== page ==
Jun 5, 2015

After string of good years, county’s insurance costs rise

The cost of insuring Park County’s 200 or so employees is going up — a lot.

Rising medical costs, a handful of serious health problems and new federal requirements will likely force the county to spend around $495,000 more to insure its employees in the coming fiscal year.

While it’s a significant jump — around 23.2 percent when compared to the current year — the county’s insurance consultant says the spike must be put in the broader context of how exceptionally well the insurance plan has performed in recent years.

Park County's health insurance costs are going up. File photo courtesy 401kcalculator.org
Even after the hike, Park County’s insurance expenses will have risen by an average of less than 2 percent per year since July 2012. That’s while other groups are seeing annual increases of somewhere between 7 and 12 percent, said Eric Deeg of USI Insurance Services.

“You’ve had a run of four-plus years of incredibly good claims experience and incredibly positive results from your wellness program,” Deeg told commissioners on May 12.

He described Park County as having outperformed basically everyone in recent years.

“In the health insurance world today — and I’ll be brutally honest — I don’t have groups performing like you are,” he said.

Commissioners brought Deeg on board in 2010 and he helped implement sweeping changes to the county’s then-sinking insurance plan. Commissioners put more money into the plan, raised employees’ deductibles and created a new focus on preventative care — like encouraging annual blood screenings.

“Whenever you think you've got everybody well and using the health plan correctly, the problem is you then have a claim from somebody that is totally healthy and unexpected,” said Eric Deeg, the county's insurance consultant.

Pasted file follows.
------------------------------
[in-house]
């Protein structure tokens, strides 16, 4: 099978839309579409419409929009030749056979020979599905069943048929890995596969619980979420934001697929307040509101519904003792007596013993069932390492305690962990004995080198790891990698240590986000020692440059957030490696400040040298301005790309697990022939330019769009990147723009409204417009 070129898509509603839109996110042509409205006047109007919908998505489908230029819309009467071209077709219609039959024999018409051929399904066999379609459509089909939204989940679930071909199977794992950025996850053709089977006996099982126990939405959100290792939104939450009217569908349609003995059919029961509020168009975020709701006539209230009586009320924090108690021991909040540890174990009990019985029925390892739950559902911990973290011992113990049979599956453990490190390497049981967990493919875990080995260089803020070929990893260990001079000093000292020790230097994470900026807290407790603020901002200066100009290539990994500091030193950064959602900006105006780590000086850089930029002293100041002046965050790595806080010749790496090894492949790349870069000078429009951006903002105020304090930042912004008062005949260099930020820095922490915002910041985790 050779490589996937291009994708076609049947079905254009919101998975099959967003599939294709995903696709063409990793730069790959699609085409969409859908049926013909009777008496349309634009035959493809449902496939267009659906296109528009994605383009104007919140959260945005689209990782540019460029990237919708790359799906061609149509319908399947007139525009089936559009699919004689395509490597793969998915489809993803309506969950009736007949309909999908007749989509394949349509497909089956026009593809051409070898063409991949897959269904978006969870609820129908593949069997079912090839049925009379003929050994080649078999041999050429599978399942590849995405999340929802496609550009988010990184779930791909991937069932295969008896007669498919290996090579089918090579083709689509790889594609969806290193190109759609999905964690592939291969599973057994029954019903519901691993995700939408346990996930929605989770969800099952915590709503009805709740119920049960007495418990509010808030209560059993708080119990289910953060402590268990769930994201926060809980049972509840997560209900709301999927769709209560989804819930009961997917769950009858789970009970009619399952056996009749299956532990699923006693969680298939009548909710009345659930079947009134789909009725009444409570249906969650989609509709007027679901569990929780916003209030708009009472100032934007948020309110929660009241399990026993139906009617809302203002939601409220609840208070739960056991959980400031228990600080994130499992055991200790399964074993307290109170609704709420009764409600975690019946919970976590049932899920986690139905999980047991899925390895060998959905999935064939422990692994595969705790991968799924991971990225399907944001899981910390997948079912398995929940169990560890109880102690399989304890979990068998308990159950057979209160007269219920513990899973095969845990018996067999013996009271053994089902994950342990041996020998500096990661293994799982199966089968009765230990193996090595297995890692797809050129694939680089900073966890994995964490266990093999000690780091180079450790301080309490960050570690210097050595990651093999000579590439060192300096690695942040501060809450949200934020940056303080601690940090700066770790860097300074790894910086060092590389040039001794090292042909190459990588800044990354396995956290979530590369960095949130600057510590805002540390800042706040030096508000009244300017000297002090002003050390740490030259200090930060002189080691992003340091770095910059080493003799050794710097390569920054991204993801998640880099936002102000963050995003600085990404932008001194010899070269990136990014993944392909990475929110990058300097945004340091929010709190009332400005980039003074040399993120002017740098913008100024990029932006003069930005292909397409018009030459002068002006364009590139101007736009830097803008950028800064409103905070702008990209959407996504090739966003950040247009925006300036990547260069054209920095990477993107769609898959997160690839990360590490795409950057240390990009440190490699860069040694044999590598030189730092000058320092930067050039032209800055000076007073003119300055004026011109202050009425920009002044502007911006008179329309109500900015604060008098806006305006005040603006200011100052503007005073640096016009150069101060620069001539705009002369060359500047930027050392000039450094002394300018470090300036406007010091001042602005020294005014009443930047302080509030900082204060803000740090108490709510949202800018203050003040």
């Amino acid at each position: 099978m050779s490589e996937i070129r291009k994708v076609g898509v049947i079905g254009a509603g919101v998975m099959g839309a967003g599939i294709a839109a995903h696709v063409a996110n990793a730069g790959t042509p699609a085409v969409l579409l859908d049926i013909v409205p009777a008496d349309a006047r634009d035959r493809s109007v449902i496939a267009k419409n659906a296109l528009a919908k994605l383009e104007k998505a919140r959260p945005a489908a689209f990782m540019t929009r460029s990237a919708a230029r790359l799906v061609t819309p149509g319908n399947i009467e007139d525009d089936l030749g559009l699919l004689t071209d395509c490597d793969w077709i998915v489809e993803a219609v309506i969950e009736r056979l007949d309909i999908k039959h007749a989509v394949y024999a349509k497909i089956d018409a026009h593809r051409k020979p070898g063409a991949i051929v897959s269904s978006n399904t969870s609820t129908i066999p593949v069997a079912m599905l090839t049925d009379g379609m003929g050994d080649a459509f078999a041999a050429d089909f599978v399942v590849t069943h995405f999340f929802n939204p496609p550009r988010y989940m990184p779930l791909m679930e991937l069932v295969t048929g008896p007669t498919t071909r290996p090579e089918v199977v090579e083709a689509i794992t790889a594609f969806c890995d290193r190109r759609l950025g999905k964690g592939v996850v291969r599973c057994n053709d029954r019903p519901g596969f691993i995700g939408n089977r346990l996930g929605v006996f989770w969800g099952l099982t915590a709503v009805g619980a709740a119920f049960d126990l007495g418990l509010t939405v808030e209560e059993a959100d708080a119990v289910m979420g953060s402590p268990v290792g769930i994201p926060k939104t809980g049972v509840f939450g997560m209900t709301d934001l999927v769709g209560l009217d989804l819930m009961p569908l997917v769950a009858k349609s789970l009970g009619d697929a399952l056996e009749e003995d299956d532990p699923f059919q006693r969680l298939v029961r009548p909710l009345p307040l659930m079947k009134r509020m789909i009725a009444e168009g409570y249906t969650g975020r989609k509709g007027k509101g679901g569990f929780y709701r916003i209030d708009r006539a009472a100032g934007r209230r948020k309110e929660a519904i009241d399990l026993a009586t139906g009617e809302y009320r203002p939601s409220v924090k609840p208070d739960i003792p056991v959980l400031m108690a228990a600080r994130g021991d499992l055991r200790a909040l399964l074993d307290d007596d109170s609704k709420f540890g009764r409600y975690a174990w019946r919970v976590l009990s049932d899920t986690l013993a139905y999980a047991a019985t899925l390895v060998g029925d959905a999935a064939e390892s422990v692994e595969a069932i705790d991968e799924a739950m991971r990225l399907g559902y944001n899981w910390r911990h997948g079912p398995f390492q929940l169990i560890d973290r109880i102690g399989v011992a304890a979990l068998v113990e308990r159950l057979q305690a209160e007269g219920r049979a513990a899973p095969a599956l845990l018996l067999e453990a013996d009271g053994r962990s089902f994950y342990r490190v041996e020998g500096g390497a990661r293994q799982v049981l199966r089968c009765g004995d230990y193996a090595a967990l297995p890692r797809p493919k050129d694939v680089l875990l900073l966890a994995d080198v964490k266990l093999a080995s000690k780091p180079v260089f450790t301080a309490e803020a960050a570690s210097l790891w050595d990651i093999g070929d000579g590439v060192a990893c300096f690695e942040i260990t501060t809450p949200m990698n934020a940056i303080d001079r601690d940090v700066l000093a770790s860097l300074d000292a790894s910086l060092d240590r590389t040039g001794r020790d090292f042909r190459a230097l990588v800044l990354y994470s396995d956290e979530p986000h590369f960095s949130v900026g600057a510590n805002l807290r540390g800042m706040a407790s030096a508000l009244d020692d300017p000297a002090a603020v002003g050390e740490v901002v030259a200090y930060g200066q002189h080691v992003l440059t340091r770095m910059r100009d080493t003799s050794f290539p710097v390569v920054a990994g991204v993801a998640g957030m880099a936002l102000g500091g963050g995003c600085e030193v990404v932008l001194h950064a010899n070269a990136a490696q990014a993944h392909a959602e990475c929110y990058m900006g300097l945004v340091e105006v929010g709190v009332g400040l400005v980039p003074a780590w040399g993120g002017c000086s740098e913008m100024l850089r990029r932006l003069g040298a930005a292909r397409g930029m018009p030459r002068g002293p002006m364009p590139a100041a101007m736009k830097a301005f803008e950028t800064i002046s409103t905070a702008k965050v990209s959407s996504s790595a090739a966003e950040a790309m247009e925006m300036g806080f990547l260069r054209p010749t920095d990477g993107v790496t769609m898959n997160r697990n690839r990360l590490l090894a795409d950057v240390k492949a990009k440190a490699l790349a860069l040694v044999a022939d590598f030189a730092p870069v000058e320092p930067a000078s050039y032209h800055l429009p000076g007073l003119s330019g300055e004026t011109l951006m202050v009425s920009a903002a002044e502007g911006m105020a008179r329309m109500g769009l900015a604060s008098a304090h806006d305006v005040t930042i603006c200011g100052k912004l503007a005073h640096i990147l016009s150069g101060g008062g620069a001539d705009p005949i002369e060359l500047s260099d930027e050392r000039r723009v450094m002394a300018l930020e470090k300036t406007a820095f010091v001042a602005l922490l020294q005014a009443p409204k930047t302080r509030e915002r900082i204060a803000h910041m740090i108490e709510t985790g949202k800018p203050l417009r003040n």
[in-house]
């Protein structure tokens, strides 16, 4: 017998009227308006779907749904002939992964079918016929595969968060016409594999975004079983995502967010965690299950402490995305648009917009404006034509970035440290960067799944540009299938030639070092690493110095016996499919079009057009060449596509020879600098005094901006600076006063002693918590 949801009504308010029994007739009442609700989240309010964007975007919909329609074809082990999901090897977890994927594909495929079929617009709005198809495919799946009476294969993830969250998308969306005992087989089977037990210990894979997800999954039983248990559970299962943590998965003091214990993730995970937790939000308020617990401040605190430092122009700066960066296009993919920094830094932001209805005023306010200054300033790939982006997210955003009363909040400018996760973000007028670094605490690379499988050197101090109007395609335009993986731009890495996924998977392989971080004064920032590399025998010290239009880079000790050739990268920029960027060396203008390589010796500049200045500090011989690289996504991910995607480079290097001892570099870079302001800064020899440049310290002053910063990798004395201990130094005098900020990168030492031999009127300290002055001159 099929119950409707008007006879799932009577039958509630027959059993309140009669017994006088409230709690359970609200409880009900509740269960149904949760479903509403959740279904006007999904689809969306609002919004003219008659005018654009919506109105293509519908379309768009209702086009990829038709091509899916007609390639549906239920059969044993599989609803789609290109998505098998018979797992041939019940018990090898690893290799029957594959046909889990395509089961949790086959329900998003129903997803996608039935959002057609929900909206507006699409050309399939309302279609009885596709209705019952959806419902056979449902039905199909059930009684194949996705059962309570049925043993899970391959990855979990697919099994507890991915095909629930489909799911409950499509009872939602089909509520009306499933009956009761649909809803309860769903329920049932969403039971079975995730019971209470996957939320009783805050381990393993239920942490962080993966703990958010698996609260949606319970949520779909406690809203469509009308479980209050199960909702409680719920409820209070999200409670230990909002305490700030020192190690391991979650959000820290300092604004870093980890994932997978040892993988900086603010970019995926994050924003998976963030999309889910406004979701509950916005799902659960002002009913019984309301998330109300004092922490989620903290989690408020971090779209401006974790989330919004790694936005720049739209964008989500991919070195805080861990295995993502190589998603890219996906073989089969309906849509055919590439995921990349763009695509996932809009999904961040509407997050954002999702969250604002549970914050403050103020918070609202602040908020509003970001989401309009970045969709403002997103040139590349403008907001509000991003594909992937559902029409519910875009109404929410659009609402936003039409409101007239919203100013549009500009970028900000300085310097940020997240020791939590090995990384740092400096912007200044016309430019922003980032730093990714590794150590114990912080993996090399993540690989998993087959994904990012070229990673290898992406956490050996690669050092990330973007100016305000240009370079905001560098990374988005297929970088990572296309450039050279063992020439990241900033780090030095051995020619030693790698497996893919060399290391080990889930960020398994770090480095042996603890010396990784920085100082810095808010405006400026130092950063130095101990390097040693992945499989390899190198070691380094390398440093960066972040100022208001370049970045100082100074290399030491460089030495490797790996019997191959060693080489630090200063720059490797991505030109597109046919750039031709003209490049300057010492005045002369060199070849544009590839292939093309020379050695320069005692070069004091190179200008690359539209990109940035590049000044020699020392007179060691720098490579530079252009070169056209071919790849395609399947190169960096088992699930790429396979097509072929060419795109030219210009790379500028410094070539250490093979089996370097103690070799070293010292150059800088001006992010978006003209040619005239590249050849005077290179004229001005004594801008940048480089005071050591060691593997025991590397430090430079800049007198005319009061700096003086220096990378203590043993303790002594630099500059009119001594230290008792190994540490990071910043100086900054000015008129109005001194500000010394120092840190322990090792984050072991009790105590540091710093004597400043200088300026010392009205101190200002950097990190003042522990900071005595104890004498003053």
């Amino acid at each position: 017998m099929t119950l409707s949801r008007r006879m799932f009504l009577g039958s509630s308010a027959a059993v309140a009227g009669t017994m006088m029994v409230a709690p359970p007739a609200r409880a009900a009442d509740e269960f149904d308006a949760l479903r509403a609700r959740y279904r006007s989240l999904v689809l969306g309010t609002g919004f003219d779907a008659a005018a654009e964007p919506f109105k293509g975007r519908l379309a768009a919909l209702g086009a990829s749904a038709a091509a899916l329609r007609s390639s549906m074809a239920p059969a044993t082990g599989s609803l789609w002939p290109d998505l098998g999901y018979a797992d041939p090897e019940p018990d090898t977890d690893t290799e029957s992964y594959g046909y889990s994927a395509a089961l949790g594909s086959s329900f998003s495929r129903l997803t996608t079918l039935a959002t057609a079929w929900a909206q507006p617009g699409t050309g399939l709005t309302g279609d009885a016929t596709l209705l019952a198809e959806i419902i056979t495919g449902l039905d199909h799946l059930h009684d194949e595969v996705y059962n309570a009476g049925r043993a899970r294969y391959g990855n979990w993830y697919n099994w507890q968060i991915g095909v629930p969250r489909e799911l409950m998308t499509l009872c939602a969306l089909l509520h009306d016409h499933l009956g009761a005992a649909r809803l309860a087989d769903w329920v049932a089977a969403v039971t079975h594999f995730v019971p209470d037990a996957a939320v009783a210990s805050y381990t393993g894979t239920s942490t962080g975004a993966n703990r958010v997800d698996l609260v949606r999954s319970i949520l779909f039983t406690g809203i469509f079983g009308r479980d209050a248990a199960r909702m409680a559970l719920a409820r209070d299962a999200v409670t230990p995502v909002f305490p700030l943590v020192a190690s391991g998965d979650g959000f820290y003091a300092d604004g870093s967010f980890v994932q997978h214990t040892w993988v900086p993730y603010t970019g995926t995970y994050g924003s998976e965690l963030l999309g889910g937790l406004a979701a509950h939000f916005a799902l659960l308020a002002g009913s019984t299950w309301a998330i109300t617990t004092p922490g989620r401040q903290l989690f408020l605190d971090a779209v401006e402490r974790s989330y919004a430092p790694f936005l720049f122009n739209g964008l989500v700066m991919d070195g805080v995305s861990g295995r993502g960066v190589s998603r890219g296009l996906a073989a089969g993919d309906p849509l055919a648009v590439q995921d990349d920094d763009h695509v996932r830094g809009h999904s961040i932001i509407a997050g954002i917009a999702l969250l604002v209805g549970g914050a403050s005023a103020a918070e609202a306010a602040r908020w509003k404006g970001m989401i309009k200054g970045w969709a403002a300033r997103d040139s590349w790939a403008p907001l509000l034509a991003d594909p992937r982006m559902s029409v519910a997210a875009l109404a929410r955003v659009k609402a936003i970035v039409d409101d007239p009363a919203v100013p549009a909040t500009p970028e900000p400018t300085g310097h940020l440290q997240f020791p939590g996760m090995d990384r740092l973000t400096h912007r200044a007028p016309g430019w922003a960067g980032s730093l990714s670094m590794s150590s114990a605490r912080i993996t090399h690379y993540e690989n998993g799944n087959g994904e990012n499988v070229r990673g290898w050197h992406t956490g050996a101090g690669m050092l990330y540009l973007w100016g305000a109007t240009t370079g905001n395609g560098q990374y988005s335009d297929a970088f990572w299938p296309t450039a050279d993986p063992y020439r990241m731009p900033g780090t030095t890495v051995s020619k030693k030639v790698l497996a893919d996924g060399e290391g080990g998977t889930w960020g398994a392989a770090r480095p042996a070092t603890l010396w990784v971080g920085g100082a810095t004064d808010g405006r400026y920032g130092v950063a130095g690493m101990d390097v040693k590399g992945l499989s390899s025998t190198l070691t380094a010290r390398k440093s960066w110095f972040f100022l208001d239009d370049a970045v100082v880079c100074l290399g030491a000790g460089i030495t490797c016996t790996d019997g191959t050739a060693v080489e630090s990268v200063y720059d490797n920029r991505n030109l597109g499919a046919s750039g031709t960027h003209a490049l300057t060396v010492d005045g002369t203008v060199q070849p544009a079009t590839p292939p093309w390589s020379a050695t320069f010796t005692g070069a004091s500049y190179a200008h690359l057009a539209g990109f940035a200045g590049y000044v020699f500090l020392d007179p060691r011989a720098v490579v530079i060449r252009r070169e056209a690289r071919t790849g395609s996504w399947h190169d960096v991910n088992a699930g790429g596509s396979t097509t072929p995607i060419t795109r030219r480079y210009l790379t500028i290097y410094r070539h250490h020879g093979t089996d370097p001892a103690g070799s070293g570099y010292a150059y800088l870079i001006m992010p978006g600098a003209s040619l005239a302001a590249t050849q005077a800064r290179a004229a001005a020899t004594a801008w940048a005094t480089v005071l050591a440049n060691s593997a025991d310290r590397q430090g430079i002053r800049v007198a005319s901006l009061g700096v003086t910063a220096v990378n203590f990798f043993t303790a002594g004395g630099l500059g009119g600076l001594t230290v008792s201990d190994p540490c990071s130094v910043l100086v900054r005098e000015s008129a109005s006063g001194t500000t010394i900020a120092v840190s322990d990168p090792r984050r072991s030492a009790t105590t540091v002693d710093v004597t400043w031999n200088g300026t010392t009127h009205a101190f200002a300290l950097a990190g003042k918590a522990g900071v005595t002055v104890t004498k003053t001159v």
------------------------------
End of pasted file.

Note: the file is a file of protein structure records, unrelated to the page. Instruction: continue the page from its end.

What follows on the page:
The insurance plan has rebounded so well that commissioners were able to actually cut $260,000 from the plan last year and use the money elsewhere. However, Deeg said about a half-dozen county employees suffered serious medical problems since last June and claims outpaced funding by nearly $90,000. (The shortfall will be covered by a reserve account.)

“It’s an odd year, but I think the wellness program's doing the right things,” Deeg said, adding, “I always say, whenever you think you've got everybody well and using the health plan correctly, the problem is you then have a claim from somebody that is totally healthy and unexpected — and those things can happen.”

Complying with the federal Affordable Care Act, sometimes referred to as Obamacare, is also expected to cost the county.

In addition to roughly $36,000 in annual fees, the county is being required to offer insurance to part-time employees who work 30 or more hours a week.

Covering the handful of those employees is expected to cost the county around $115,000 this coming year, according to the clerk’s office.

Complying with Obamacare could cost the county around $150,000 in the coming year, in part because they're required to offer coverage to some part-time employees.

Commission Chairman Joe Tilden said the county could cut those employees’ hours back to 29 hours a week so as to avoid having to cover them in 2016-17, but he doesn’t know if the commissioners will do that.

Total funding for the insurance plan would total around $2.6 million for the coming year, under preliminary budget numbers.


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